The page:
The anxiety-buffering qualities of self-esteem, initially derived from pleasing parents in the context of socialization, finally comes to depend on adhering to the standards of the culture at large. Such a transition begins during socialization, as children learn the ways and stories of their culture (its history, religion, and folklore) through myths, stories and rituals. From these shared stories (whether it be Krishna, Jesus or even Superman) they learn that the good and virtuous are rewarded with fame, fortune, and continued existence, while the wicked are humiliated, exiled, even eliminated by power of good over evil. The transition then begins as children become increasingly aware of the nature and personal implications of the inevitability of death. At the age of nine or ten, or even at the age of three, the promises of safety and overcoming death offered by the culture become more compelling and reassuring to children than their earlier idea of the omniscient, not so infallible, invincible, and immortal, all- too-human parents. Self-esteem is now derived from doing the right thing in terms of the culturally prescribed standards of conduct and not with the wishes of the parents, as it was earlier done.29
One of the important implications of this analysis is to show that self-esteem is a universal need of all humans. But the social roles and associated standards of appropriate conduct by which self-esteem is acquired and maintained are both historically and culturally relative. Solomon, Greenberg, and Pyszczynski give an example of the change of conduct in the contemporary globalized world.30 According to them, in Western Europe, in the Middle Ages, the traditional Christian worldview stressed virtue and compassion as means to salvation, whereas making excessive profit, more than the actual value of what one produced or what one needed to live comfortably, was called avarice and was considered a mortal sin.31 Sadly, today there is no such stigma attached to the infinite and selfish pursuit of material wealth. Indeed, in America wealth is a central means (along with physical attractiveness) of acquiring self-esteem, as indicated by books such as Ayn Rand's The Virtue of Selfishness (1964) or the more recent proclamation by billionaire Wall Street trader (and convicted felon) Ivan Boesky that "There is nothing wrong with greed." So, according to our authors, the standards by which self-esteem is acquired are arbitrary in that they vary across time and space.
A second consequence of our analysis is that cultural worldviews are also arbitrary in that there is a potentially infinite variety of cultural worldviews that have existed, do exist, or could conceivably exist, each of which may be assumed to an absolute representation of reality by its adherents. But no cultural worldview is literally true and there is no way to unambiguously confirm the truth of any cultural conception of reality; consequently, individuals must ultimately rely on faith.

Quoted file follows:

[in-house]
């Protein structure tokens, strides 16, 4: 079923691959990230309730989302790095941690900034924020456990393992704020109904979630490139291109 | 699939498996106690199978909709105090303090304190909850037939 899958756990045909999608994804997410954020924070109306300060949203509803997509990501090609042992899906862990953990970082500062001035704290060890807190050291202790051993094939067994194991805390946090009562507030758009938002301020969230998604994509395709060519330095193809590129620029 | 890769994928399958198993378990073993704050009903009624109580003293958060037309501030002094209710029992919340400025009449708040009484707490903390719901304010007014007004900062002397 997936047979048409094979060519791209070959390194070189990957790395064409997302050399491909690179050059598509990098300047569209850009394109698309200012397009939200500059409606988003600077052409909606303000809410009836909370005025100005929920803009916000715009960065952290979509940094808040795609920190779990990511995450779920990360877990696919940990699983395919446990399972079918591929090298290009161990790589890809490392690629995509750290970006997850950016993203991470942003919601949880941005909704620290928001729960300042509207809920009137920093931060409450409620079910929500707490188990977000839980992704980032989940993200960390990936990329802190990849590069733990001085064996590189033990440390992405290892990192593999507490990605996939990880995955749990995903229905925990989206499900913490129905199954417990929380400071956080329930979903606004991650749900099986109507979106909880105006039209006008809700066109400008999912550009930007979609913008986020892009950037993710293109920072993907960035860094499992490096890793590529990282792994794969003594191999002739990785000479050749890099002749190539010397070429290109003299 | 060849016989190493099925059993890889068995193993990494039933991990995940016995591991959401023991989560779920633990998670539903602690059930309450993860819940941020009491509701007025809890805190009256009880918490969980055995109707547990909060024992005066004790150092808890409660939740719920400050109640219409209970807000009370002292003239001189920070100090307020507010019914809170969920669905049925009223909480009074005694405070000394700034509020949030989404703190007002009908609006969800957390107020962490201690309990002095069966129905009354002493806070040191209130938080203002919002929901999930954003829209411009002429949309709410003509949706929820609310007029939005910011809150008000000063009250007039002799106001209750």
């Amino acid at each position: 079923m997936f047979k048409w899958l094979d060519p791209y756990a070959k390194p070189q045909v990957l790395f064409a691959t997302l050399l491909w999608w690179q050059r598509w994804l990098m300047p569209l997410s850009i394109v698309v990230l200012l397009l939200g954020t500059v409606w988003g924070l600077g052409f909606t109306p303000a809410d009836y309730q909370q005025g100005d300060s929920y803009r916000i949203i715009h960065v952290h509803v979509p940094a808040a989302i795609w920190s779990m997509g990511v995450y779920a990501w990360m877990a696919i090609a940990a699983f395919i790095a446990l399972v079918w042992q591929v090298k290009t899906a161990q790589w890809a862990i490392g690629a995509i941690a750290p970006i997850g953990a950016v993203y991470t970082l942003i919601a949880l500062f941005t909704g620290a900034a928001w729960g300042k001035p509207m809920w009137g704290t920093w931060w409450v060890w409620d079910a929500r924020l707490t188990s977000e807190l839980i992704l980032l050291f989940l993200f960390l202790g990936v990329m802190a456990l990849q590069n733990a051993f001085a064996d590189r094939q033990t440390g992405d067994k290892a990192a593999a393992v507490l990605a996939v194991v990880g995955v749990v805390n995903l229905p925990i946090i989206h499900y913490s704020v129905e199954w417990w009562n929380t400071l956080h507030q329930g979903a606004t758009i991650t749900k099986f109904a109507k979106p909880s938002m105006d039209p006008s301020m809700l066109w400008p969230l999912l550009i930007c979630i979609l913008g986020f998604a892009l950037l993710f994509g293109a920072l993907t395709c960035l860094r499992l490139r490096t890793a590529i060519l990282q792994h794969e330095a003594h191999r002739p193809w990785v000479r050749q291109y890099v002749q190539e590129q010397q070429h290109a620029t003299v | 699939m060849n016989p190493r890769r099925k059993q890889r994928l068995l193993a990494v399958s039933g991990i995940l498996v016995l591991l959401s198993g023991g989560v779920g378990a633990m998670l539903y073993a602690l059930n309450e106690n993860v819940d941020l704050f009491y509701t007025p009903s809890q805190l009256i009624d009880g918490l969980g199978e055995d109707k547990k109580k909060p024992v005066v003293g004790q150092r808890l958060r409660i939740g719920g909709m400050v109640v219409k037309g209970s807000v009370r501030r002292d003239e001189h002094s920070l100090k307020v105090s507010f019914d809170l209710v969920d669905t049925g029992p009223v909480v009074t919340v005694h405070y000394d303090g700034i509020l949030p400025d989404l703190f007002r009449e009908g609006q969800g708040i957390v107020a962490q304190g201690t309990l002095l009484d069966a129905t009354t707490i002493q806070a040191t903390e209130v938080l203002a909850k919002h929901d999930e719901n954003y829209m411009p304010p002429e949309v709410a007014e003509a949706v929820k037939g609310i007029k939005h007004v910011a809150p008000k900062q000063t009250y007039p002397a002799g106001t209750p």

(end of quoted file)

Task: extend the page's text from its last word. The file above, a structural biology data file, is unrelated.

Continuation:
c. The Two Basic Hypotheses
Two general hypotheses are derived from Becker's work, and TMT can be empirically tested. They may be formulated as below:
1. The Anxiety-Buffer Hypothesis: It states that strengthening the anxiety-buffer, for example boosting a person's self-esteem, should reduce this person's death anxiety. Since psychological structure offers protection against (death) anxiety, then reinforcing that structure should reduce anxiety in response to subsequent threats. So if we can strengthen self-esteem, anxiety and anxiety-related behavior in response to threats will be reduced.32 2. Mortality Salience Hypothesis: The need for defense is particularly high when one is reminded of one's mortality or when "mortality salience" is increased or when one's cultural system is threatened. In those cases one can expect negative reactions against those who cause or embody the threat, such as individuals who belong to a different group. In such situations positive reactions toward those who represent and enhance the cultural values, are also present. This implication of TMT was labeled the mortality salience hypothesis. Since the psychological structure offers protection against the potential terror generated by knowledge of mortality, evoking thoughts of mortality into consciousness will tend to maintain or even solidify that structure. If so, reminding people of their own mortality will activate the need for validation of their sense of self-worth and their faith in the cultural worldview.33